I am writing to you with a personal plea: Please publicly announce your withdrawal from the governor’s race on Friday, Oct. 17.
To be clear, I’m not suggesting that you endorse or support either Gov. Paul LePage or U.S. Rep. Mike Michaud, just that you recognize the futility (and basic math) of your own pursuit of Blaine House residency.
You can make a statement along the lines of, “My love for our great state exceeds any personal interests or ambitions, and what is obvious to me now is that it would be best for Maine voters to have a clear gubernatorial choice between our incumbent Gov. LePage and Congressman Michaud. Although my name will still be on the ballot, I’m urging all of my supporters to vote for one of the other two candidates.”
Make that statement on Friday, Oct. 17, and a number of things will happen:
1 — Maine will elect a governor on Nov. 4, during this critical period in our state’s history, based upon majority rule and not “39 percent is close enough.”
If LePage wins with a clear majority, then let the healing begin, and let our state Legislature go into the new session with a people’s mandate to work with LePage going forward.
If Michaud wins (disclosure: my enthusiastic preference), then let’s turn the (Le)page on past political crimes and misdemeanors and get on with the important business of Maine’s governance.
2 — Regardless of who wins on Nov. 4, the name “Eliot” will forever be etched in the minds and history books of all Mainers as being synonymous with supreme selfless acts of honor and commitment to the great state of Maine. Good deeds will be referred to as performing an “Eliot.” Who knows, the town of Eliot might even give itself to you as a municipal keepsake. (You get the point, lots of people would be grateful.)
3 — To celebrate your selfless act, I will personally donate $50,000 to the Maine-based charity of your choice on Nov. 4. (It can’t be the Eliot Cutler vacation fund; 501c3 organizations only.)
One selfless act from you and, Maine gets the governor that we deserve; you carry on with the rest of your life, basking in the glow of political benevolence, and some worthwhile local charity gets $50,000 to help a significant number of Mainers.
Win, win and win.
The alternative? You spend the next three weeks in a futile and increasingly desperate attempt to defy math, party politics, and the painful reality that your powerful intellect is no match for Michaud’s honorable niceness, and/or LePage’s bitter rhetoric.
I realize the path that I’m suggesting comes with a fair measure of personal pain and discomfort to you, and I recognize the human impulse to ignore and defer those sensations for as long as possible. I’ve been there. Endless days, sleepless nights, and the constant pressure of family sacrifice are just a few of the burdens that come attached to epic dreams and audacious personal ambitions.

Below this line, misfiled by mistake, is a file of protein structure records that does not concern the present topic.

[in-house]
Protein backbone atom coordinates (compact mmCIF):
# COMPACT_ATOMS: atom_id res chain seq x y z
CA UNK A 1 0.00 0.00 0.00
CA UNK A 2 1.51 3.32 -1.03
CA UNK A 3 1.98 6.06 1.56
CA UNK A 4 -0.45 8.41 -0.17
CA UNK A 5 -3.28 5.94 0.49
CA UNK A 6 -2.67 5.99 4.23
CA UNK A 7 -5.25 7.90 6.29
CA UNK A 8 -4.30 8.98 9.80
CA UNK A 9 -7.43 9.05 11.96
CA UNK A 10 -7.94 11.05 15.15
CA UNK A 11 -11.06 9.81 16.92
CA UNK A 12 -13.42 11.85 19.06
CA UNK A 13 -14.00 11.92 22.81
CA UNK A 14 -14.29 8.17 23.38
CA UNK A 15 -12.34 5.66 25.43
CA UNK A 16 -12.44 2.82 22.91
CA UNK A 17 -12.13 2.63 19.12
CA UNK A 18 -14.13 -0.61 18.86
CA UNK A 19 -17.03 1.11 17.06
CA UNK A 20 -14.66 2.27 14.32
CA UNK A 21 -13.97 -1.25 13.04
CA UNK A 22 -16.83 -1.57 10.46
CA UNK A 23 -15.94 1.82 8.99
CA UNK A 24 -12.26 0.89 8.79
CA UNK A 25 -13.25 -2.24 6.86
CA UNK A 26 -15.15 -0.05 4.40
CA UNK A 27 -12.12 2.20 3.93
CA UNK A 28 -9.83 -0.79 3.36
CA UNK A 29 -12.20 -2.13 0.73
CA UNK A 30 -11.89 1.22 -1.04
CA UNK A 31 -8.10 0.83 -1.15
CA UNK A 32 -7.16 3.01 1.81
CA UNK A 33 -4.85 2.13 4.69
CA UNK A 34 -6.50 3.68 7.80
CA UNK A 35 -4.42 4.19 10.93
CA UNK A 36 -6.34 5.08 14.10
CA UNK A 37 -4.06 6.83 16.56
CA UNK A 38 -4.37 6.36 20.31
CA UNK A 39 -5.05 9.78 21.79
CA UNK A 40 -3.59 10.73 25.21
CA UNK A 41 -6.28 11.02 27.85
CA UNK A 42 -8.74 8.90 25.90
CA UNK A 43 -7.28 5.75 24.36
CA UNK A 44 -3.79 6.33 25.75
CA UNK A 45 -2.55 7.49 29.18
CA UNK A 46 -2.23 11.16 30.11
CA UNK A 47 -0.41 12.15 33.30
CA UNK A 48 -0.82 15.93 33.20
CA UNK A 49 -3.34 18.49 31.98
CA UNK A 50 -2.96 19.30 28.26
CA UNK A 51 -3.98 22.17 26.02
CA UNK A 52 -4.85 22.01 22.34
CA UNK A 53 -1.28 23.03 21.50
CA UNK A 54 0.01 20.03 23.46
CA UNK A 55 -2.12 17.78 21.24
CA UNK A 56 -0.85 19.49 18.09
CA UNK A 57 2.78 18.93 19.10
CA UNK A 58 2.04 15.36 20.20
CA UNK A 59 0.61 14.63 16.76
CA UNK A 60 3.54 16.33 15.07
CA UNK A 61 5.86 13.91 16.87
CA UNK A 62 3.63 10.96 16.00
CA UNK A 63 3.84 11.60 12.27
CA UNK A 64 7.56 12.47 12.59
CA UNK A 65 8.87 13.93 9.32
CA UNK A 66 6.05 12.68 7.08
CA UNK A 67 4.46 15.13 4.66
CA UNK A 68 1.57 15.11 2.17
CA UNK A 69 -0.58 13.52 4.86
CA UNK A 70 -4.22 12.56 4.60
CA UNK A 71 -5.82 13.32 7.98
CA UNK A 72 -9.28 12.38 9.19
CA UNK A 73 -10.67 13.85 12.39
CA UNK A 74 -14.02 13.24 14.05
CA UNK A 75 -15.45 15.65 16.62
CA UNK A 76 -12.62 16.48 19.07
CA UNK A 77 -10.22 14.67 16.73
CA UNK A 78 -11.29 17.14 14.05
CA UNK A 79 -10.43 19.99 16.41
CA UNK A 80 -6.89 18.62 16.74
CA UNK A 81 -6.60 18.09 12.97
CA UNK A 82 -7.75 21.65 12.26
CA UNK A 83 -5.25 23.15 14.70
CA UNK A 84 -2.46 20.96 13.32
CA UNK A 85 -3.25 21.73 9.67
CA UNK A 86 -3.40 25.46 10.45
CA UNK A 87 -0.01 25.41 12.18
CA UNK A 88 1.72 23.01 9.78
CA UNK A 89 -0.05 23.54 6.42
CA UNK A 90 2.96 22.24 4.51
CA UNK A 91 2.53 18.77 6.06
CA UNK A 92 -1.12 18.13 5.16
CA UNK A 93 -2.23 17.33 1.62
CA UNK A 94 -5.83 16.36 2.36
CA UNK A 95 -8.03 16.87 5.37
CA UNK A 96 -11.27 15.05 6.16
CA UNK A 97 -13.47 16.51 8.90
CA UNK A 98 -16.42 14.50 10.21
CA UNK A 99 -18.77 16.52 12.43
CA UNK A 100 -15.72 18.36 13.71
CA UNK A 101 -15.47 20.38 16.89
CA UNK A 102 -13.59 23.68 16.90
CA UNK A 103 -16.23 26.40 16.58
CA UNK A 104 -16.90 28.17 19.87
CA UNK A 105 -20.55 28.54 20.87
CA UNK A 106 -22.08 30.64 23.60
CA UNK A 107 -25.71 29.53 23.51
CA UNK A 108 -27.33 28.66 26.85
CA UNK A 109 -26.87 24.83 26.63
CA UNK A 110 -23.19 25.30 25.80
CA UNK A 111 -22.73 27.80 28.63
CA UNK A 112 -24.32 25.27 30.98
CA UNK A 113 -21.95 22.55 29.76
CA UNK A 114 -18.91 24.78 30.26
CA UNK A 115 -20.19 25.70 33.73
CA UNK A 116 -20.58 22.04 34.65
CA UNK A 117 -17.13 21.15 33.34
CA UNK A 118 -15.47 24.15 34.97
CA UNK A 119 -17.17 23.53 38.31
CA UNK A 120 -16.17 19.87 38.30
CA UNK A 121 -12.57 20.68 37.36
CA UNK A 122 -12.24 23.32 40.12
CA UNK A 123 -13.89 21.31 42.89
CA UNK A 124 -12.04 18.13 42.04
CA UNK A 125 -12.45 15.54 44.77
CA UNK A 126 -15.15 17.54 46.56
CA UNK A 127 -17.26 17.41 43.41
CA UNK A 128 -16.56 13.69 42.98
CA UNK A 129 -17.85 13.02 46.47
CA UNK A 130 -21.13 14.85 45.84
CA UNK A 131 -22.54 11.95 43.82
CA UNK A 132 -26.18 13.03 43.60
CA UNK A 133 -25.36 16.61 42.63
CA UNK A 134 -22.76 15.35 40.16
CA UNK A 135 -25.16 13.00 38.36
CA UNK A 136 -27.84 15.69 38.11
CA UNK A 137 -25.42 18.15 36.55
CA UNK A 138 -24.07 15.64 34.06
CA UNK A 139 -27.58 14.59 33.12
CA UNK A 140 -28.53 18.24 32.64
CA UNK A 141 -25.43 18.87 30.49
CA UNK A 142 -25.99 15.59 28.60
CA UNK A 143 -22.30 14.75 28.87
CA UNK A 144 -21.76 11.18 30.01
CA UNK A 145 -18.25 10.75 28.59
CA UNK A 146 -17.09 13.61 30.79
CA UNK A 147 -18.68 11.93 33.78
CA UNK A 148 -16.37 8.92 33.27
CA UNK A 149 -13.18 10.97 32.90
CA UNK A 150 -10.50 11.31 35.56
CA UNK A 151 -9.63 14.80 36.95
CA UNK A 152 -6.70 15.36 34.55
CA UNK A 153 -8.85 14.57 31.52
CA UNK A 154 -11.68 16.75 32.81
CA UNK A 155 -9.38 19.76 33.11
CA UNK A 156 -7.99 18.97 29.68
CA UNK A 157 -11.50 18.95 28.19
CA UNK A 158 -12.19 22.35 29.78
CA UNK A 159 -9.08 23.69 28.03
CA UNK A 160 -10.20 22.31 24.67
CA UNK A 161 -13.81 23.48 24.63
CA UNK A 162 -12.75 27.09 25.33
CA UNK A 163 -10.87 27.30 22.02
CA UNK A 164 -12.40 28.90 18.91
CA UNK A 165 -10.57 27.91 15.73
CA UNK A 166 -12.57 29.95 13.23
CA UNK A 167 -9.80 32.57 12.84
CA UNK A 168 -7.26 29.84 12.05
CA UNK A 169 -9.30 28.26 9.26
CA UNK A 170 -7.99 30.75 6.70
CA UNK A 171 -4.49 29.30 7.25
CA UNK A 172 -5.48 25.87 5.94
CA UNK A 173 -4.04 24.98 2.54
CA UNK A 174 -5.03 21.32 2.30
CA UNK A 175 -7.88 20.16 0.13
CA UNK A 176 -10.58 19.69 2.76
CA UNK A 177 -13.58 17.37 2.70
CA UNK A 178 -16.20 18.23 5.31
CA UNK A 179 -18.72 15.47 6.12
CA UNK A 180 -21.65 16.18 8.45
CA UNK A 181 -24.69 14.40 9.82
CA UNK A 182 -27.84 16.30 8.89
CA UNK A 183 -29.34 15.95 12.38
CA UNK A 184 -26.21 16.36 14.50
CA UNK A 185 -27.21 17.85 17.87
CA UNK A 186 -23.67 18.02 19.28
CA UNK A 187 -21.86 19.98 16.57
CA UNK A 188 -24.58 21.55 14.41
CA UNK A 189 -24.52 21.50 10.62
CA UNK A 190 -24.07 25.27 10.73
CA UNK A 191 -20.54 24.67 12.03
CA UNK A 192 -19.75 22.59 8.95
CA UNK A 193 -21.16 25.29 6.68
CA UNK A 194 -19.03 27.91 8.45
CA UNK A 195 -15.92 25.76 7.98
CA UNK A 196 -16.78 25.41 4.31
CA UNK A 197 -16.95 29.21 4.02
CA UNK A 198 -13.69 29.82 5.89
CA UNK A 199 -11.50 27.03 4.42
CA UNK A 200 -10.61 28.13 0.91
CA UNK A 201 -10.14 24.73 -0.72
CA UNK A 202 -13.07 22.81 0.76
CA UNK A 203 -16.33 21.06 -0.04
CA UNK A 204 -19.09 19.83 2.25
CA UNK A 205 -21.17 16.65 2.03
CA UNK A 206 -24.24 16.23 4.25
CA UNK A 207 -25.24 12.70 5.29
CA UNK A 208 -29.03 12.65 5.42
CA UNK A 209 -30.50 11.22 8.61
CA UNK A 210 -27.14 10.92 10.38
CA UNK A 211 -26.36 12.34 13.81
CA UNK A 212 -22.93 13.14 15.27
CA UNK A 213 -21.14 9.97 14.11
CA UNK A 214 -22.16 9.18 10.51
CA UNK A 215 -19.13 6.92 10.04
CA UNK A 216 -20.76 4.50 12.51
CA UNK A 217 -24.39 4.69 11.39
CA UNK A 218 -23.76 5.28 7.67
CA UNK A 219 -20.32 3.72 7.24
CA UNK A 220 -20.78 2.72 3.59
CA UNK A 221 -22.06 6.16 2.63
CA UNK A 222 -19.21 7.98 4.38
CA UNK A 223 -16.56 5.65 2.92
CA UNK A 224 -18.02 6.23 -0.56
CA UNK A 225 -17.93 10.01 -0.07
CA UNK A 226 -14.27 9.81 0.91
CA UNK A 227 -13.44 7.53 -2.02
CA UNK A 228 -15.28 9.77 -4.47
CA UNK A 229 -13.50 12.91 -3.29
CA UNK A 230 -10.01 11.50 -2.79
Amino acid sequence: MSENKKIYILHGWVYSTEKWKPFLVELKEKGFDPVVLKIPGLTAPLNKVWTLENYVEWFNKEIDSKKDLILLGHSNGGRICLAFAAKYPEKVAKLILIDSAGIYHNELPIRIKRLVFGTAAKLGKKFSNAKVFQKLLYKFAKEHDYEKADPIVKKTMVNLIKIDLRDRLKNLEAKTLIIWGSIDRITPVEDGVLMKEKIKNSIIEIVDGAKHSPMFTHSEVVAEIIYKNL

But please, take a moment to listen to your better angels. While I believe in your genuine affection for Maine and the nobility of your purpose as a gubernatorial candidate, to continue your campaign beyond Oct. 17 risks the following;
1 — Maine elects LePage to another term as our governor, commander-in-chief, CEO and global spokesperson. Re-read that last sentence and think about it a bit. Crazy, right?
2 — If LePage is reelected, your legacy goes from political footnote, to a book-series that libraries will catalogue in the horror section, detailing the long-term negative impact from eight years of divisive non-leadership. The name “Cutler” will go down in Maine history as the new metaphor for reckless political ego. “Don’t be a Cutler” will be a thing.
You’ve defended your candidacy as serving a greater good for our entire political process in Maine by allowing for your independent voice to be heard – and I agree in that same principle, rooted in democratic engagement.
You often refer to the electoral paradigm from 2010 as being evidence that you’re a ninth-inning hitter who should stay in the game to the very end – and I agree with the argument that you paid the price of admission (signatures and dollars) to be on the ballot and that it’s your right to stay in the race until the bitter end.
You have a well-earned reputation as being the thinking person’s politician – Maine’s reigning Mensa champion, foreign trade expert and legal wonk of the highest order.
But, all of those facts are small and inconsequential compared to this simple truth: If you wait until Nov. 4 at 11 pm to admit political defeat in a ballroom of over-inflated balloons and super-deflated staffers, irreparable harm may come to the state that you love. Harm, pain and suffering that you, and only you, are in a position to prevent.
I wish that I had greater faith in the wisdom of Maine’s electorate to spare you from this decision and the inevitable negative consequence from any choice you make. But I don’t.
Now is your moment in time to be a true leader, the selfless leader that Maine desperately needs.